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Roger Ebert Review on The Clowns movie
Art and Experience: Graham Greene separates his works of fiction into two categories: novels and “entertainments.” The first are to be taken seriously, and the rest — the mysteries, melodramas and comedies — are for fun, and to keep Greene occupied between major projects.
And then, in between, there are the little five-finger exercises that exhibit Fellini’s lyrical showmanship but not his soul: the Anita Ekberg episode in “Boccaccio ’70,” the Satanist fantasy in “Spirits of the Dead” and now a full-length film commissioned by Italian television, “The Clowns.”
These three films (two of them episodes for trilogies with other directors) are not major works by Fellini and aren’t intended to be. The title itself of “8 1/2” allows Fellini to make a fair enough assessment of his career through 1963; the number refers to the films he had made, and the “half” is the Ekberg short. Fellini’s only major subject in recent years has been himself, and his story is always the autobiography of the artist. It seems to be necessary for him to periodically gear up and give us a report on his spiritual and artistic health, or ill-health, and when we experience one of these films, there is no doubt at all we’re in the hands of a genius.
But Fellini is not simply a great director; he tends to be people’s “favorite” director, and I guess he’s mine. Most of my favorite artists specialize in confessional autobiography, and Fellini goes on the list with Boswell, Orwell and a few in between. It’s a lot easier to decide who your favorites are than it is to list, say, the five or six “greatest” film directors, because it’s easier to be subjective than objective, and you’re more often accurate.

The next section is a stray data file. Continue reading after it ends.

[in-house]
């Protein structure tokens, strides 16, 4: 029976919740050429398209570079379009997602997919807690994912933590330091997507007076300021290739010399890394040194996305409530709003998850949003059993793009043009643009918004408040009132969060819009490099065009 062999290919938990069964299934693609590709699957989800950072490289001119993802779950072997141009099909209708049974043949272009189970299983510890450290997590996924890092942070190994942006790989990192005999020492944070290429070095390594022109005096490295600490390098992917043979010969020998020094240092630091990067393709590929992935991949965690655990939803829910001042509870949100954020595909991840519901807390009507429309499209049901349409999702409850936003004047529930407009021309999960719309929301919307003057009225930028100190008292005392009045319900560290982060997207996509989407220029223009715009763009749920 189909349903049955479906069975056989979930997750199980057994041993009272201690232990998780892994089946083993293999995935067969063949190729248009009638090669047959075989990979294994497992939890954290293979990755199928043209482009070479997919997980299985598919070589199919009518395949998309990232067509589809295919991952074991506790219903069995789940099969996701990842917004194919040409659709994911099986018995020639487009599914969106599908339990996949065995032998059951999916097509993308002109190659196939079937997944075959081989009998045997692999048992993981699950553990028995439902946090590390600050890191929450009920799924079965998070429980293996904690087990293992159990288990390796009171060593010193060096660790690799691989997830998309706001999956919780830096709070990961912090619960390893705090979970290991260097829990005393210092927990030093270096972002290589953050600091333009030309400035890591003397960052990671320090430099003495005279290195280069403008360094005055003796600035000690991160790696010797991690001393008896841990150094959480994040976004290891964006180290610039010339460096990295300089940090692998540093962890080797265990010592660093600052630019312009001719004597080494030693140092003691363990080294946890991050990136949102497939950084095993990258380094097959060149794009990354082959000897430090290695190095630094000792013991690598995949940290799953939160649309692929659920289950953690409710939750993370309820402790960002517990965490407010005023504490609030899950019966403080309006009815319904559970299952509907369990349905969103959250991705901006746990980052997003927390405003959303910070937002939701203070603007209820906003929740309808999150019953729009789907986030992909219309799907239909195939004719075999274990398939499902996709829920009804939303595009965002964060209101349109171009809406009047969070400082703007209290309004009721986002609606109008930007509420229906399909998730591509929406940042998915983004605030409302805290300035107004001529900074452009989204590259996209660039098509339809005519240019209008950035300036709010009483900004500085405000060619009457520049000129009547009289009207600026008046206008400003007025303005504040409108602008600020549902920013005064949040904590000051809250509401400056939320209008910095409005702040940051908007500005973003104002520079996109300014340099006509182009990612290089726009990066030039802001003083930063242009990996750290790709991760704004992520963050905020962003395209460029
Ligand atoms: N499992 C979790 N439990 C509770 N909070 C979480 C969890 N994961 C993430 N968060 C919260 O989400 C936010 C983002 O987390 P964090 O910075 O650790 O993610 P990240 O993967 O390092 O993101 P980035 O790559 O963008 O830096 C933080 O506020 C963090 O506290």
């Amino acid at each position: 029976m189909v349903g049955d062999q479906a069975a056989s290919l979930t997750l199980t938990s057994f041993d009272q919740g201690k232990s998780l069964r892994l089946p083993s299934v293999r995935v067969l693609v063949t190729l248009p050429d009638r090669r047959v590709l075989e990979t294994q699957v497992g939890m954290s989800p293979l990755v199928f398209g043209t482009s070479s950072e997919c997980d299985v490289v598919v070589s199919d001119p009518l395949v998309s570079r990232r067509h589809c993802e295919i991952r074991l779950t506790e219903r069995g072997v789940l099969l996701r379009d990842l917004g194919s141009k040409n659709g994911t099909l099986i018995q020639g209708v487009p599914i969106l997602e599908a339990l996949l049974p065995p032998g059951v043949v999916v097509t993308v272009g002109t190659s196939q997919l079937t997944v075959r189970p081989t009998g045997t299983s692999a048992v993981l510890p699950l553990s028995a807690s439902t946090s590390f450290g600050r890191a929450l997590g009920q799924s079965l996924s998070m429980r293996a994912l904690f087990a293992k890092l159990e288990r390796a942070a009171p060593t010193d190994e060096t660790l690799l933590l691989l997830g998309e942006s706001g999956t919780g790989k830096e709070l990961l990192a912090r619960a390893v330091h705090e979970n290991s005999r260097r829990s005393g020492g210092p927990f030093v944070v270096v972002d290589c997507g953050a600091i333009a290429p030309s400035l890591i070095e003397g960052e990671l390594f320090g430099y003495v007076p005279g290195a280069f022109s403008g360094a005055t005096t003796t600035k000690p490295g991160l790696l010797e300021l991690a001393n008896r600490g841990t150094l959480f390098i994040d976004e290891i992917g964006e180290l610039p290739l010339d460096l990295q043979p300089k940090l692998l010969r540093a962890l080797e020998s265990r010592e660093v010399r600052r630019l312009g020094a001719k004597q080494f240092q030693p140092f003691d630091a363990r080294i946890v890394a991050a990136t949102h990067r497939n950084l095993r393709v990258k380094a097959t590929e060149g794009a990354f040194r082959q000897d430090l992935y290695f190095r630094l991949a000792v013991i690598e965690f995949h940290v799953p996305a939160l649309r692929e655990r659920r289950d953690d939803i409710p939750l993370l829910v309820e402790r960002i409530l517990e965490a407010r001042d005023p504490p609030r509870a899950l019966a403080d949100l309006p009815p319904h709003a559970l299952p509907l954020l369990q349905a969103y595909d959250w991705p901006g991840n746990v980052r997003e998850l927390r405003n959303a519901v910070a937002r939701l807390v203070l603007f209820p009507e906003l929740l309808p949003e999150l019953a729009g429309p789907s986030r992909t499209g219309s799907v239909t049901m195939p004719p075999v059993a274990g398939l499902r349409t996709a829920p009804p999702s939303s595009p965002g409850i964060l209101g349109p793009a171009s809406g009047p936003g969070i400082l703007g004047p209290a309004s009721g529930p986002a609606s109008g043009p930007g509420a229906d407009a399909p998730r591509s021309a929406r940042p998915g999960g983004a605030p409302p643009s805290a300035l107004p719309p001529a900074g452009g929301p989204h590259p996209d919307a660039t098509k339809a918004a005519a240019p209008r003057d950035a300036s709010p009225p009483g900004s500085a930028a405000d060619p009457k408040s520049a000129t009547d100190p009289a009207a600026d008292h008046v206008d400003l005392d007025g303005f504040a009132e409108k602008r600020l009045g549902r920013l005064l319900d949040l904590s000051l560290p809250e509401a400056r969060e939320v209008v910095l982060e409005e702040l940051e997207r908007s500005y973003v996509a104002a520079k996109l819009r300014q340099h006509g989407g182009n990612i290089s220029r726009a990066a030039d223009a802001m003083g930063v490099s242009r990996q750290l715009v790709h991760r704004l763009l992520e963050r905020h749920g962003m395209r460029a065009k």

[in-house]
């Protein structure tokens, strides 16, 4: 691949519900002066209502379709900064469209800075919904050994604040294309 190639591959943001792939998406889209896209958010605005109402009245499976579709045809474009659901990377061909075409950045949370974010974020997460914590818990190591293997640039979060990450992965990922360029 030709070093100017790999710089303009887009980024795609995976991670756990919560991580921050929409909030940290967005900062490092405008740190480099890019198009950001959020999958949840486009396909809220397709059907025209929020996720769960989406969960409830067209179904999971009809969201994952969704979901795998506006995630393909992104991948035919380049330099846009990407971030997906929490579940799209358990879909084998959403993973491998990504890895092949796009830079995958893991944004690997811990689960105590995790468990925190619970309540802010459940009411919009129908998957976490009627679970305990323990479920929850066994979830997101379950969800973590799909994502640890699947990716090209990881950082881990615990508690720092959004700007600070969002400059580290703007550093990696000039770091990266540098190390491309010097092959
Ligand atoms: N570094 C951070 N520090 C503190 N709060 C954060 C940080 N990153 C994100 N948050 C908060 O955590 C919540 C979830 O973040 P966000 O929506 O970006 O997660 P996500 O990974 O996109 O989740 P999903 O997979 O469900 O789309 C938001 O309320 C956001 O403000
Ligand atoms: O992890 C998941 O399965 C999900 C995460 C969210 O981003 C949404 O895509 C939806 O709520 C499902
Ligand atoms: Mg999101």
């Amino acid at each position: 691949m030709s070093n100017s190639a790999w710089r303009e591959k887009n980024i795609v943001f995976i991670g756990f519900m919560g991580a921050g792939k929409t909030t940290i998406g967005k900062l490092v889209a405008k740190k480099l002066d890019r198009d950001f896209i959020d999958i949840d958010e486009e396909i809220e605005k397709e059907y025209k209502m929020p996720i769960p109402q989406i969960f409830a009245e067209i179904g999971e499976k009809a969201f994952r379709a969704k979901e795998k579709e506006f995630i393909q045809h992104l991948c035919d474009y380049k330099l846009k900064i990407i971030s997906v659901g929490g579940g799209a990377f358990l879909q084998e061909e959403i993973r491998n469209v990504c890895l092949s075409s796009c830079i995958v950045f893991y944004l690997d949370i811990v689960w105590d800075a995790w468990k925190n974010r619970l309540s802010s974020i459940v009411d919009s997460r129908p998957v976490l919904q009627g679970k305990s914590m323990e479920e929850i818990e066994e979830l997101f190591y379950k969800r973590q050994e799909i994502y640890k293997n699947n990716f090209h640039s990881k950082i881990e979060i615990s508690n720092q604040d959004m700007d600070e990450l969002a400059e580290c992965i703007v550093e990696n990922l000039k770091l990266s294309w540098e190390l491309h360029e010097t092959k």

The problem, then, is to avoid ranking minor Fellini with major Fellini, just because similar themes and the same exhilaration are there. “The Clowns” looks and feels like a project that Fellini took on as a breather, after “Satyricon.” It has two absolutely masterful stretches of “pure” Fellini — the little boy at the beginning who’s scared of clowns, and the elaborate clown funeral at the end — but in between, there are some embarrassing moments when the master is clearly treading water.
Fiction films and documentary films are nothing like the same thing, and it’s not surprising to find a storyteller behaving awkwardly around hard facts. Fellini takes his camera into the homes of old and famous clowns around Paris (or he pretends to — more on that later) and asks for their memories and opinions of the great clowns. But he’s not really interested in making a traditional-style documentary, and the subject matter during this middle period of the film isn’t clowns at all — it’s Fellini getting the story.
Fellini, I guess, hasn’t succeeded in getting away from autobiography after all. We see Fellini, his camera and his production team as they visit the clowns. But the camera and cameraman on the screen are not, except for a single over-the-shoulder shot of an old photograph, the source of the film we see. Fellini and his on-screen assistants function as actors.
This is artful and sometimes very amusing, but it doesn’t work as fiction because Fellini is tied to facts, and it doesn’t work as documentary because Fellini will not (cannot?) abandon his gift of giving the raw material an artistic shape.
This leaves us with the two sequences of pure fiction. In the first, Fellini tells us of his first visit to the circus, and we see a little boy watching the circus tent rise, dreamlike, from the night, and then being terrified by the clowns (because to little kids, clowns aren’t funny, they’re scary). And then we get the clown funeral at the end, during which everything goes wrong, of course, and everything turns out bittersweet, and there’s a parade, because this is a Fellini movie and so it has to end with a parade. It is sure a fine parade, though, and no one who loves Fellini would be without it.